Ouch. I got the student evaluations from last term back. I take rare pride in being a good instructor, in delighting in taking a complex subject and presenting it so everyone will understand, and I like performing as such in front of crowds. So it hurts that my evaluations in pretty near every category were dead average, for the entire faculty. I know my real performance was better than my score, since the bigger the class the more students there are who fill in ``poor'' because they don't want to be there, and the like. Matching the faculty average -- most with smaller and with graduate classes -- is good, but that's not enough.
Most fascinating, as always, were the comments. I'm happy many described me as generous with my time, easily approachable, and great at explaining. One said I was the first instructor they ever had who answered every question in the online forum, a habit I'm sure will surprise everyone reading this journal. For improving my teaching students asked for lecture notes posted sooner; more detailing how to write programs (I didn't realize so many students had absolutely zero programming experience); and to dress better. Apparently my shorts and casual shirts bothered at least a dozen students. Hrmph. Two students last term asked if I'd graduated Cal Tech, because apparently I dress like it. I won't deny my RPI heritage, but I like giving the impression of an even higher-class background. Besides, we've seen what fiascos happen when I try to buy pants here.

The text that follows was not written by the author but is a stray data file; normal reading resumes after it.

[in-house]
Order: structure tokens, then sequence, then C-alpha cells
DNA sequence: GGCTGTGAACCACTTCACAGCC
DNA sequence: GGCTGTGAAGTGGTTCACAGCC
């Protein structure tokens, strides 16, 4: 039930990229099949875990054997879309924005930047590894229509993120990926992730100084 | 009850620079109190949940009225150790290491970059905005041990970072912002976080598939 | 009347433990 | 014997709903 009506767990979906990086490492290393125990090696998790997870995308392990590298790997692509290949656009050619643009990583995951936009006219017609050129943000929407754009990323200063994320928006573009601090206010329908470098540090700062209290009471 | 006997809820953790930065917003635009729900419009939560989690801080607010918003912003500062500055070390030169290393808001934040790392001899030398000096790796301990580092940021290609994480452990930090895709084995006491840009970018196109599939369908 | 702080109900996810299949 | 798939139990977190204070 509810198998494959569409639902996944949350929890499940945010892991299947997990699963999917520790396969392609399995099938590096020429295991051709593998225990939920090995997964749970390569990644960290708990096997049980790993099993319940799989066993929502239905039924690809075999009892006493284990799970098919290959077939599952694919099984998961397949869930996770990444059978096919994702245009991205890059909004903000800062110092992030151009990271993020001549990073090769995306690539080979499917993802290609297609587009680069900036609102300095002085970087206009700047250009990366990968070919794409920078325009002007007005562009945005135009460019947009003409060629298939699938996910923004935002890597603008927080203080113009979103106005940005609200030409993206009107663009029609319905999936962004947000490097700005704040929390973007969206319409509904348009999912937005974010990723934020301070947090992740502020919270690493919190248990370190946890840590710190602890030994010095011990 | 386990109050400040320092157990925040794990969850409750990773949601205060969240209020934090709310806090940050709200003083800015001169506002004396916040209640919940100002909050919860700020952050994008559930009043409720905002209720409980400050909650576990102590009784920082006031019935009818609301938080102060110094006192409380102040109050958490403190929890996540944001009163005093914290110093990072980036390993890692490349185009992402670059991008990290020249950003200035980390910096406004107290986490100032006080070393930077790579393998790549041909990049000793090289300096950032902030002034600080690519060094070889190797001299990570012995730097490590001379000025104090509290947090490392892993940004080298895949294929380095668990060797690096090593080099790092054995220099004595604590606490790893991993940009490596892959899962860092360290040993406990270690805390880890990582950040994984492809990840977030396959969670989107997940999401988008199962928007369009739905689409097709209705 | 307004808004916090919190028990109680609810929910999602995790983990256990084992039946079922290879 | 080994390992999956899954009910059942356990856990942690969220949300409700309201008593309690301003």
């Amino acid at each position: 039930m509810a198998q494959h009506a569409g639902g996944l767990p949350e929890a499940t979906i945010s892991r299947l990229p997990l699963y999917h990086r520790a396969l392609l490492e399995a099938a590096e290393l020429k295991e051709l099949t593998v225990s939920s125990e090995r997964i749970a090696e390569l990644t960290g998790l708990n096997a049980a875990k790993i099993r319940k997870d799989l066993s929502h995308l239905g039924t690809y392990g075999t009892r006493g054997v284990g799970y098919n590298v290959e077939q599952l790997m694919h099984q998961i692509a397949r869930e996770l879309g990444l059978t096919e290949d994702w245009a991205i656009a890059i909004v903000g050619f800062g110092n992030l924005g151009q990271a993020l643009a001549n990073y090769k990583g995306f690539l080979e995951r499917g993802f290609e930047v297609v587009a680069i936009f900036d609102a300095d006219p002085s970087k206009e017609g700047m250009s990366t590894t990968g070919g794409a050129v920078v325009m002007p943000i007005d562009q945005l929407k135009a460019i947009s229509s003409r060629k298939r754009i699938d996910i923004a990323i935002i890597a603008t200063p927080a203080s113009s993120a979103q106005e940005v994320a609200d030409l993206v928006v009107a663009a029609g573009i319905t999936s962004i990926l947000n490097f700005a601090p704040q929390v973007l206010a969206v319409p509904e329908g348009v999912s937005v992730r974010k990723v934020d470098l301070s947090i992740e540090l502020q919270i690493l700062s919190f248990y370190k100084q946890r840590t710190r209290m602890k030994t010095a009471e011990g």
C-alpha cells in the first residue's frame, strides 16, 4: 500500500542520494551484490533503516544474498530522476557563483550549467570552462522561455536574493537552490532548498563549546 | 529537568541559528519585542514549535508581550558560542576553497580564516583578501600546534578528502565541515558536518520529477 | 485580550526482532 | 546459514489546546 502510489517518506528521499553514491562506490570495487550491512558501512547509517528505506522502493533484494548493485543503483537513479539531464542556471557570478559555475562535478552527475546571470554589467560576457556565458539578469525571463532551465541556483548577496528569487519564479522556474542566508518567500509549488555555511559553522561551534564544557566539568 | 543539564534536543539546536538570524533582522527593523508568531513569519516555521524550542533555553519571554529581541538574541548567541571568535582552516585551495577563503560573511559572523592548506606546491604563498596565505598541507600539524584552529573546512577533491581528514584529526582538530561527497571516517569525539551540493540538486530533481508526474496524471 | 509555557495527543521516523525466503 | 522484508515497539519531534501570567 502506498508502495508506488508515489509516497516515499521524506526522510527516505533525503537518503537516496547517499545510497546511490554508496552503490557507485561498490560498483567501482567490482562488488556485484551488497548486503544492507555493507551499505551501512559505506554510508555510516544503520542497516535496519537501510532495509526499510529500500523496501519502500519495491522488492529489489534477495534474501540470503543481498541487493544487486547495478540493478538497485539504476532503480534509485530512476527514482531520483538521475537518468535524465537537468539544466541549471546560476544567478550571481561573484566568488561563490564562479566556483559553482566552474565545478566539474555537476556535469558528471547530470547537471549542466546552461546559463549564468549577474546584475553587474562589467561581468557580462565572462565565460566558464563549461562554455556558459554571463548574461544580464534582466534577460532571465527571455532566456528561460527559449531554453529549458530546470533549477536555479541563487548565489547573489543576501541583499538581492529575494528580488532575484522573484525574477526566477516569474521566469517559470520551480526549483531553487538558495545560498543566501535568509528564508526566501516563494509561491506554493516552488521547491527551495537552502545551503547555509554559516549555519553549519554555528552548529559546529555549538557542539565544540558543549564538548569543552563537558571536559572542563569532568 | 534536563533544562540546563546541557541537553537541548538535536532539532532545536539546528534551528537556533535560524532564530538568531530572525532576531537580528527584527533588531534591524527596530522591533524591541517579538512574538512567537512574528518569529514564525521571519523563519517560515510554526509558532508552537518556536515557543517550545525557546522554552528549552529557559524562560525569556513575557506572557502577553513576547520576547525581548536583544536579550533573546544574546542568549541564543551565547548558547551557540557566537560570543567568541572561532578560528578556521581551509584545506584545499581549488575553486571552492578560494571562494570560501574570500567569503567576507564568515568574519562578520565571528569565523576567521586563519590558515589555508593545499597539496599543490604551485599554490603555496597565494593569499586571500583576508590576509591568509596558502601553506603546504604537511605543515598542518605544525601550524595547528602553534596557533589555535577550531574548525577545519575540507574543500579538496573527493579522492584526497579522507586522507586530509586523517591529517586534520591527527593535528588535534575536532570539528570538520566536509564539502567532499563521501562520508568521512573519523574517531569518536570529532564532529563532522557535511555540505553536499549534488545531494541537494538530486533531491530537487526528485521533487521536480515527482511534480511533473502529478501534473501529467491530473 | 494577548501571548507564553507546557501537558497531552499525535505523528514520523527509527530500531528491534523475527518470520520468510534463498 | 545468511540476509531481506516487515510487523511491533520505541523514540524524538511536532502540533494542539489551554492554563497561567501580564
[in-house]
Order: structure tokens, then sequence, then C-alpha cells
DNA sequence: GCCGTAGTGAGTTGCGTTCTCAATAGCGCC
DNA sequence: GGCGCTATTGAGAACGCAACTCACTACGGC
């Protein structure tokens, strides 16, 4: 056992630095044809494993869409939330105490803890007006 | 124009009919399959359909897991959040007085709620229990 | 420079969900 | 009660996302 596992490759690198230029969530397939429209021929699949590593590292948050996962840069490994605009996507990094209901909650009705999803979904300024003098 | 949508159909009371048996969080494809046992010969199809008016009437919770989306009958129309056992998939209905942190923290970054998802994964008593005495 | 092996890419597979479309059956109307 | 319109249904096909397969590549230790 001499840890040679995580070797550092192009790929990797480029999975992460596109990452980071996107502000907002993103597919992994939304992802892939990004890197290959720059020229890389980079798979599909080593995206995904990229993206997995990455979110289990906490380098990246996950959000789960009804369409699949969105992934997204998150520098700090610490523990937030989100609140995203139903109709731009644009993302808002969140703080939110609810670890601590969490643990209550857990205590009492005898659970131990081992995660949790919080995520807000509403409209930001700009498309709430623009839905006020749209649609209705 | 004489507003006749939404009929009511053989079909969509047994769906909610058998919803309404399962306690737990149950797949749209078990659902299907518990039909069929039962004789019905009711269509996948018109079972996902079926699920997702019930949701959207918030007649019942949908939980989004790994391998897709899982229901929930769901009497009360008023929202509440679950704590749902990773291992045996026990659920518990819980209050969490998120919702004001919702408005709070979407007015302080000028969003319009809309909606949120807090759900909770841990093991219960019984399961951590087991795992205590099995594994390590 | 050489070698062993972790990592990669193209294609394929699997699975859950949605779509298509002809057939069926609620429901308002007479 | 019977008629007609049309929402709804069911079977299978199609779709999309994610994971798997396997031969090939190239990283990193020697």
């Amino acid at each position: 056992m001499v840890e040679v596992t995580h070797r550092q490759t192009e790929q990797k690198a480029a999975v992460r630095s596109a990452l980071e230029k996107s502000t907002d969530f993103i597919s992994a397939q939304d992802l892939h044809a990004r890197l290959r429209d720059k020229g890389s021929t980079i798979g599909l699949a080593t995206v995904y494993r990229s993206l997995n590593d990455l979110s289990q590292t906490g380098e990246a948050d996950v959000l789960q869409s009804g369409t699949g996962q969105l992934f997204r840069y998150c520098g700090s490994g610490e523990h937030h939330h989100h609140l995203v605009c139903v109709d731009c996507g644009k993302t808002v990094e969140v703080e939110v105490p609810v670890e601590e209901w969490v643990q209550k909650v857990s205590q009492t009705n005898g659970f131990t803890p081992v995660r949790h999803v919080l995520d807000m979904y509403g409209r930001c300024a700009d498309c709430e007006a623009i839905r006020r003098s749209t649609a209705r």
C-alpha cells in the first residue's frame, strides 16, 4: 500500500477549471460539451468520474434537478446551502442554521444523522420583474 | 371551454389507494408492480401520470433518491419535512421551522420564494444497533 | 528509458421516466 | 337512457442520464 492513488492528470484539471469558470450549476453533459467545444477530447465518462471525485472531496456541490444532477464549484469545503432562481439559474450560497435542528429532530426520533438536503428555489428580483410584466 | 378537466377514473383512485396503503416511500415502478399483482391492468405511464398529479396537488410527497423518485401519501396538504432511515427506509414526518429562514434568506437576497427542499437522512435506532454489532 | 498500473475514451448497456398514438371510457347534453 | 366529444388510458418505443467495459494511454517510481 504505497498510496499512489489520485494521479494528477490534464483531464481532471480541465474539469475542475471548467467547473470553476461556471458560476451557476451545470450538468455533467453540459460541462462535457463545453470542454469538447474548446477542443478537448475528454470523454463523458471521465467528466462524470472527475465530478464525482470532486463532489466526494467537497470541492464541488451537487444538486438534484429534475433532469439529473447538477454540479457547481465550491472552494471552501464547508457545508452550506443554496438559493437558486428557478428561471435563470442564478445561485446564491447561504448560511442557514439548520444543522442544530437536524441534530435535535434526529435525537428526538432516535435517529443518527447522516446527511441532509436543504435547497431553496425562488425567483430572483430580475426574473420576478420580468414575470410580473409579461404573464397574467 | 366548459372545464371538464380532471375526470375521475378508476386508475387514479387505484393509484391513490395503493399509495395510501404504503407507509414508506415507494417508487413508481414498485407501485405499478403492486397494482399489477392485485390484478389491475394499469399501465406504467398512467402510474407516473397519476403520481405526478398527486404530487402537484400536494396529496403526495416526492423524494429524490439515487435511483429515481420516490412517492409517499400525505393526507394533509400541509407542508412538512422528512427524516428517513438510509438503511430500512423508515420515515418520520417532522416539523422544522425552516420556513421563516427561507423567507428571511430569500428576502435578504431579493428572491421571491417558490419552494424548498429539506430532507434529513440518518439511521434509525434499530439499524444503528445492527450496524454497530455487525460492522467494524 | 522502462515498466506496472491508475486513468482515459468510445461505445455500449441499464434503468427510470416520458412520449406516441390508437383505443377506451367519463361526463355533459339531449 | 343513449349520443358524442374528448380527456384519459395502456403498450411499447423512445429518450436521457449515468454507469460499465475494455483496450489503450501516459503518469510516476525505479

Trivia: Abbé Nollet, court scientist to France's Louis XV, linked 700 monks and shocked them with static electricity so they would jump simultaneously, for the court's amusement. Source: Benjamin Franklin: An American Life, Walter Isaacson.
Currently Reading: The Paper: The Life and Death of the New York Herald Tribune, Richard Kluger.